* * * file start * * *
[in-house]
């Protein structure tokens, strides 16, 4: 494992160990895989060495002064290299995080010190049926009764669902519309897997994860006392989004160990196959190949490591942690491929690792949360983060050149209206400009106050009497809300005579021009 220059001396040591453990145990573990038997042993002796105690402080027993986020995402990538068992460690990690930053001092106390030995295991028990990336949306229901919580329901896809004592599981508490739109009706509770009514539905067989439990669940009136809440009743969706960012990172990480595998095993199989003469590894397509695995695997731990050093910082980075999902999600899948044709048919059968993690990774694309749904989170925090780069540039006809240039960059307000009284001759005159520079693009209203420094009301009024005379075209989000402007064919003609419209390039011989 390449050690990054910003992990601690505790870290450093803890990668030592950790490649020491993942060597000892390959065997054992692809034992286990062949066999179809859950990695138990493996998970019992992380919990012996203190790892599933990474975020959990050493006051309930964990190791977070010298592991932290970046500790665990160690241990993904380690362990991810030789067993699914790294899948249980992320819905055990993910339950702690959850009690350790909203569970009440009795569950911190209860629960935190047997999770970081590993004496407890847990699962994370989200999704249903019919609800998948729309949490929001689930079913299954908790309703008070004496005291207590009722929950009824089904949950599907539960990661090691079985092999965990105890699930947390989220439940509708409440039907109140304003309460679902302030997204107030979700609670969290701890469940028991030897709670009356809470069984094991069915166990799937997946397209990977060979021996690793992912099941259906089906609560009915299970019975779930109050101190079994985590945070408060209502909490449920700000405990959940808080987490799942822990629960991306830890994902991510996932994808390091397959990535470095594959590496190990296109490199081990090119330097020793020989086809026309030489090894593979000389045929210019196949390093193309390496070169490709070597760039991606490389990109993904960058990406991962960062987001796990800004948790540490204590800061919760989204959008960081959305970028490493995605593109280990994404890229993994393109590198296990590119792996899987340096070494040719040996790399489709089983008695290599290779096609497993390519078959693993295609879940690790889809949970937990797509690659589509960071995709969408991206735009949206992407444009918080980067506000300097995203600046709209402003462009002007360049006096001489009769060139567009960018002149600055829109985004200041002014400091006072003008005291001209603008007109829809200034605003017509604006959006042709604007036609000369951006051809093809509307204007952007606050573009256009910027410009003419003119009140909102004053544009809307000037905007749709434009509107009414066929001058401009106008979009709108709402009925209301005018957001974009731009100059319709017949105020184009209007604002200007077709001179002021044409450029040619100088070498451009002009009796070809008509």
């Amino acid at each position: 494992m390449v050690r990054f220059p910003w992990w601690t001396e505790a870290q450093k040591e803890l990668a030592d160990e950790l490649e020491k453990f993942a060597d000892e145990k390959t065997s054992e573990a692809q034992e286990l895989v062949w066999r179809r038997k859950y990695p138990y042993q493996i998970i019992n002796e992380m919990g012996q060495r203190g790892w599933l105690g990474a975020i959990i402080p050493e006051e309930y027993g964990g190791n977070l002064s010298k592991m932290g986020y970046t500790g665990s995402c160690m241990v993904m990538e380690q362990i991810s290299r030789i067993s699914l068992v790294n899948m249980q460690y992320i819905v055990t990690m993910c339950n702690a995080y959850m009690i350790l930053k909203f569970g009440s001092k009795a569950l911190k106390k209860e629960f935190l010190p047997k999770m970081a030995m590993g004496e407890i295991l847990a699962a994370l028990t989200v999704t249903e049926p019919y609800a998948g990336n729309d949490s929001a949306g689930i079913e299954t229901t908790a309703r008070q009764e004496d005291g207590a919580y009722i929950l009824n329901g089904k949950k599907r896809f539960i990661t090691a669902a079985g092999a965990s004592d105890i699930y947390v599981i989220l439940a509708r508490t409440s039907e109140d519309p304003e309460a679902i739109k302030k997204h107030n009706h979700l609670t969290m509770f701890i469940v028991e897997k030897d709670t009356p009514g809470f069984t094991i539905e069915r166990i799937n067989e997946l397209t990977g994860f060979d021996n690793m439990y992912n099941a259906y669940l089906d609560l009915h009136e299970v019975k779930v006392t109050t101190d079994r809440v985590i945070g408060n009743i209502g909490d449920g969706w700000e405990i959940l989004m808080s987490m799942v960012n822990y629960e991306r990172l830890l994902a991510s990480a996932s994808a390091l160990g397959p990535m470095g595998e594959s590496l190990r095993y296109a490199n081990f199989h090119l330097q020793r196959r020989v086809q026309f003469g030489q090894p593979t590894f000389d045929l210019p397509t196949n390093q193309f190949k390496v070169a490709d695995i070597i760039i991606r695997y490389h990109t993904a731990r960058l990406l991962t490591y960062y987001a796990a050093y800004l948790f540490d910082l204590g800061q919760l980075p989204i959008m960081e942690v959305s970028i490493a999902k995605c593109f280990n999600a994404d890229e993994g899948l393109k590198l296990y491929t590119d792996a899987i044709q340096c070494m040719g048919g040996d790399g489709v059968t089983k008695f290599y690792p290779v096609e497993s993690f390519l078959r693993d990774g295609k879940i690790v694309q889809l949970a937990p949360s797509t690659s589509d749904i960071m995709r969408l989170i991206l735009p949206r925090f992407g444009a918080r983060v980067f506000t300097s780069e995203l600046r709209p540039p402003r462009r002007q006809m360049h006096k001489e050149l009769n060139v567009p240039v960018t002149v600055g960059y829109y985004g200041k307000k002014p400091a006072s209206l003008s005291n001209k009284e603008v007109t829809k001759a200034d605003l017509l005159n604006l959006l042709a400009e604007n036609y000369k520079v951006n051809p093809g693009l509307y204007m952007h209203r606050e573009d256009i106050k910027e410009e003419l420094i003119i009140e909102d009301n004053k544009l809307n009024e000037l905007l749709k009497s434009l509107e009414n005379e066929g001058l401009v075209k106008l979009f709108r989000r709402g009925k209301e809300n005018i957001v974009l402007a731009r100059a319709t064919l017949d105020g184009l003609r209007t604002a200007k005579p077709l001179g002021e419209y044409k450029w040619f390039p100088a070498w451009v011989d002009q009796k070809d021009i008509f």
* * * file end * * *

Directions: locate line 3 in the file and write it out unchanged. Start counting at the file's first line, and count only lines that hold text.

């Amino acid at each position: 494992m390449v050690r990054f220059p910003w992990w601690t001396e505790a870290q450093k040591e803890l990668a030592d160990e950790l490649e020491k453990f993942a060597d000892e145990k390959t065997s054992e573990a692809q034992e286990l895989v062949w066999r179809r038997k859950y990695p138990y042993q493996i998970i019992n002796e992380m919990g012996q060495r203190g790892w599933l105690g990474a975020i959990i402080p050493e006051e309930y027993g964990g190791n977070l002064s010298k592991m932290g986020y970046t500790g665990s995402c160690m241990v993904m990538e380690q362990i991810s290299r030789i067993s699914l068992v790294n899948m249980q460690y992320i819905v055990t990690m993910c339950n702690a995080y959850m009690i350790l930053k909203f569970g009440s001092k009795a569950l911190k106390k209860e629960f935190l010190p047997k999770m970081a030995m590993g004496e407890i295991l847990a699962a994370l028990t989200v999704t249903e049926p019919y609800a998948g990336n729309d949490s929001a949306g689930i079913e299954t229901t908790a309703r008070q009764e004496d005291g207590a919580y009722i929950l009824n329901g089904k949950k599907r896809f539960i990661t090691a669902a079985g092999a965990s004592d105890i699930y947390v599981i989220l439940a509708r508490t409440s039907e109140d519309p304003e309460a679902i739109k302030k997204h107030n009706h979700l609670t969290m509770f701890i469940v028991e897997k030897d709670t009356p009514g809470f069984t094991i539905e069915r166990i799937n067989e997946l397209t990977g994860f060979d021996n690793m439990y992912n099941a259906y669940l089906d609560l009915h009136e299970v019975k779930v006392t109050t101190d079994r809440v985590i945070g408060n009743i209502g909490d449920g969706w700000e405990i959940l989004m808080s987490m799942v960012n822990y629960e991306r990172l830890l994902a991510s990480a996932s994808a390091l160990g397959p990535m470095g595998e594959s590496l190990r095993y296109a490199n081990f199989h090119l330097q020793r196959r020989v086809q026309f003469g030489q090894p593979t590894f000389d045929l210019p397509t196949n390093q193309f190949k390496v070169a490709d695995i070597i760039i991606r695997y490389h990109t993904a731990r960058l990406l991962t490591y960062y987001a796990a050093y800004l948790f540490d910082l204590g800061q919760l980075p989204i959008m960081e942690v959305s970028i490493a999902k995605c593109f280990n999600a994404d890229e993994g899948l393109k590198l296990y491929t590119d792996a899987i044709q340096c070494m040719g048919g040996d790399g489709v059968t089983k008695f290599y690792p290779v096609e497993s993690f390519l078959r693993d990774g295609k879940i690790v694309q889809l949970a937990p949360s797509t690659s589509d749904i960071m995709r969408l989170i991206l735009p949206r925090f992407g444009a918080r983060v980067f506000t300097s780069e995203l600046r709209p540039p402003r462009r002007q006809m360049h006096k001489e050149l009769n060139v567009p240039v960018t002149v600055g960059y829109y985004g200041k307000k002014p400091a006072s209206l003008s005291n001209k009284e603008v007109t829809k001759a200034d605003l017509l005159n604006l959006l042709a400009e604007n036609y000369k520079v951006n051809p093809g693009l509307y204007m952007h209203r606050e573009d256009i106050k910027e410009e003419l420094i003119i009140e909102d009301n004053k544009l809307n009024e000037l905007l749709k009497s434009l509107e009414n005379e066929g001058l401009v075209k106008l979009f709108r989000r709402g009925k209301e809300n005018i957001v974009l402007a731009r100059a319709t064919l017949d105020g184009l003609r209007t604002a200007k005579p077709l001179g002021e419209y044409k450029w040619f390039p100088a070498w451009v011989d002009q009796k070809d021009i008509f």